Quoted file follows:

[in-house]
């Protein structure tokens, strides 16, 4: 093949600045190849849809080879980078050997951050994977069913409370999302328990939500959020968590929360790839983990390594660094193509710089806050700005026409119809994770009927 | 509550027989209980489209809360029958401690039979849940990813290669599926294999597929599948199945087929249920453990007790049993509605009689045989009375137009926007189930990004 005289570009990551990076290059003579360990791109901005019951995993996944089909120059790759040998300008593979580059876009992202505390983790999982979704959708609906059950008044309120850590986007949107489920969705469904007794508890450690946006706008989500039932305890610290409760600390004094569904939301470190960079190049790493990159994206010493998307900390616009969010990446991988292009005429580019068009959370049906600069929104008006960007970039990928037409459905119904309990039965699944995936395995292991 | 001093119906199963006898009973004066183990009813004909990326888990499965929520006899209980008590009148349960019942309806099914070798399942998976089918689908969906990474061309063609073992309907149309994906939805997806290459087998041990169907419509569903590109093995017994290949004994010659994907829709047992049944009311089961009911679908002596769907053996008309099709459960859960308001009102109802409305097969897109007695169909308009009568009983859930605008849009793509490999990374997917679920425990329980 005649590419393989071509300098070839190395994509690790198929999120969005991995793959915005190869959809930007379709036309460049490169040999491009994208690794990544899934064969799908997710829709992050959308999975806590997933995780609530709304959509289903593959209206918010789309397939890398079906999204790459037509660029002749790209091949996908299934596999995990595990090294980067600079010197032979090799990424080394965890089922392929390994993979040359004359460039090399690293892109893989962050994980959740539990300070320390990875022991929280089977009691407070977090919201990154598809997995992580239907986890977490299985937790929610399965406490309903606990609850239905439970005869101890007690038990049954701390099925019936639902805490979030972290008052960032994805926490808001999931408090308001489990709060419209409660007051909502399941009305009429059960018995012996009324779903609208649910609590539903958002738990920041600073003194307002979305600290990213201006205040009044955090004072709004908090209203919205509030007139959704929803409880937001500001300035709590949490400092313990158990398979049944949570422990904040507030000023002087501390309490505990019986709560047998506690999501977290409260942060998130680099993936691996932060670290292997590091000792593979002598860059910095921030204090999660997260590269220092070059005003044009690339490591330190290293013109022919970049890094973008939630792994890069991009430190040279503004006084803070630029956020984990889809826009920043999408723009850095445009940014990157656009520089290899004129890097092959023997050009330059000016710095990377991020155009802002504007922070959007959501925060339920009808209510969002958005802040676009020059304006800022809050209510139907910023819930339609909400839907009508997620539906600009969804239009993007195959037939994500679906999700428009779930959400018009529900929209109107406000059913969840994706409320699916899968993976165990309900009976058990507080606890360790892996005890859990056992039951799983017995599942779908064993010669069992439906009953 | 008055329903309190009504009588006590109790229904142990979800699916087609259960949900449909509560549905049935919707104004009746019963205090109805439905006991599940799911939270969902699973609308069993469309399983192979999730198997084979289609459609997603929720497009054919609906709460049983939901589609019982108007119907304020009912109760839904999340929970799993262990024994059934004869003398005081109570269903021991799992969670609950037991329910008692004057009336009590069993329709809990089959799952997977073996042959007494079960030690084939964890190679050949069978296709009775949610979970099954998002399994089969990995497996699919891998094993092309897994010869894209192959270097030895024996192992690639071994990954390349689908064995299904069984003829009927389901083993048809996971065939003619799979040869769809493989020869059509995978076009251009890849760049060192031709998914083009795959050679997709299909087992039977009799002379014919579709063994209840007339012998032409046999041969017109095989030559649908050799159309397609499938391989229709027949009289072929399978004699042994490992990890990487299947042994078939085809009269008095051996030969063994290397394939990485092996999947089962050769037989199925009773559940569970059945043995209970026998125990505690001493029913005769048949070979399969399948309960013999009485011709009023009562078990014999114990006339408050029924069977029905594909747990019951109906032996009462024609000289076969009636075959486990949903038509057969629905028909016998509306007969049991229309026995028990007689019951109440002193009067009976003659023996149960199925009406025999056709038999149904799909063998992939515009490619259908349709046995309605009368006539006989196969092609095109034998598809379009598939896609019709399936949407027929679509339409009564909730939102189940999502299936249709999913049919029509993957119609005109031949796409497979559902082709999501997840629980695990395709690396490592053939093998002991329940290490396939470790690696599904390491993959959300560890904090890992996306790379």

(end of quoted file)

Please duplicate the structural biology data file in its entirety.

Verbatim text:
[in-house]
């Protein structure tokens, strides 16, 4: 093949600045190849849809080879980078050997951050994977069913409370999302328990939500959020968590929360790839983990390594660094193509710089806050700005026409119809994770009927 | 509550027989209980489209809360029958401690039979849940990813290669599926294999597929599948199945087929249920453990007790049993509605009689045989009375137009926007189930990004 005289570009990551990076290059003579360990791109901005019951995993996944089909120059790759040998300008593979580059876009992202505390983790999982979704959708609906059950008044309120850590986007949107489920969705469904007794508890450690946006706008989500039932305890610290409760600390004094569904939301470190960079190049790493990159994206010493998307900390616009969010990446991988292009005429580019068009959370049906600069929104008006960007970039990928037409459905119904309990039965699944995936395995292991 | 001093119906199963006898009973004066183990009813004909990326888990499965929520006899209980008590009148349960019942309806099914070798399942998976089918689908969906990474061309063609073992309907149309994906939805997806290459087998041990169907419509569903590109093995017994290949004994010659994907829709047992049944009311089961009911679908002596769907053996008309099709459960859960308001009102109802409305097969897109007695169909308009009568009983859930605008849009793509490999990374997917679920425990329980 005649590419393989071509300098070839190395994509690790198929999120969005991995793959915005190869959809930007379709036309460049490169040999491009994208690794990544899934064969799908997710829709992050959308999975806590997933995780609530709304959509289903593959209206918010789309397939890398079906999204790459037509660029002749790209091949996908299934596999995990595990090294980067600079010197032979090799990424080394965890089922392929390994993979040359004359460039090399690293892109893989962050994980959740539990300070320390990875022991929280089977009691407070977090919201990154598809997995992580239907986890977490299985937790929610399965406490309903606990609850239905439970005869101890007690038990049954701390099925019936639902805490979030972290008052960032994805926490808001999931408090308001489990709060419209409660007051909502399941009305009429059960018995012996009324779903609208649910609590539903958002738990920041600073003194307002979305600290990213201006205040009044955090004072709004908090209203919205509030007139959704929803409880937001500001300035709590949490400092313990158990398979049944949570422990904040507030000023002087501390309490505990019986709560047998506690999501977290409260942060998130680099993936691996932060670290292997590091000792593979002598860059910095921030204090999660997260590269220092070059005003044009690339490591330190290293013109022919970049890094973008939630792994890069991009430190040279503004006084803070630029956020984990889809826009920043999408723009850095445009940014990157656009520089290899004129890097092959023997050009330059000016710095990377991020155009802002504007922070959007959501925060339920009808209510969002958005802040676009020059304006800022809050209510139907910023819930339609909400839907009508997620539906600009969804239009993007195959037939994500679906999700428009779930959400018009529900929209109107406000059913969840994706409320699916899968993976165990309900009976058990507080606890360790892996005890859990056992039951799983017995599942779908064993010669069992439906009953 | 008055329903309190009504009588006590109790229904142990979800699916087609259960949900449909509560549905049935919707104004009746019963205090109805439905006991599940799911939270969902699973609308069993469309399983192979999730198997084979289609459609997603929720497009054919609906709460049983939901589609019982108007119907304020009912109760839904999340929970799993262990024994059934004869003398005081109570269903021991799992969670609950037991329910008692004057009336009590069993329709809990089959799952997977073996042959007494079960030690084939964890190679050949069978296709009775949610979970099954998002399994089969990995497996699919891998094993092309897994010869894209192959270097030895024996192992690639071994990954390349689908064995299904069984003829009927389901083993048809996971065939003619799979040869769809493989020869059509995978076009251009890849760049060192031709998914083009795959050679997709299909087992039977009799002379014919579709063994209840007339012998032409046999041969017109095989030559649908050799159309397609499938391989229709027949009289072929399978004699042994490992990890990487299947042994078939085809009269008095051996030969063994290397394939990485092996999947089962050769037989199925009773559940569970059945043995209970026998125990505690001493029913005769048949070979399969399948309960013999009485011709009023009562078990014999114990006339408050029924069977029905594909747990019951109906032996009462024609000289076969009636075959486990949903038509057969629905028909016998509306007969049991229309026995028990007689019951109440002193009067009976003659023996149960199925009406025999056709038999149904799909063998992939515009490619259908349709046995309605009368006539006989196969092609095109034998598809379009598939896609019709399936949407027929679509339409009564909730939102189940999502299936249709999913049919029509993957119609005109031949796409497979559902082709999501997840629980695990395709690396490592053939093998002991329940290490396939470790690696599904390491993959959300560890904090890992996306790379």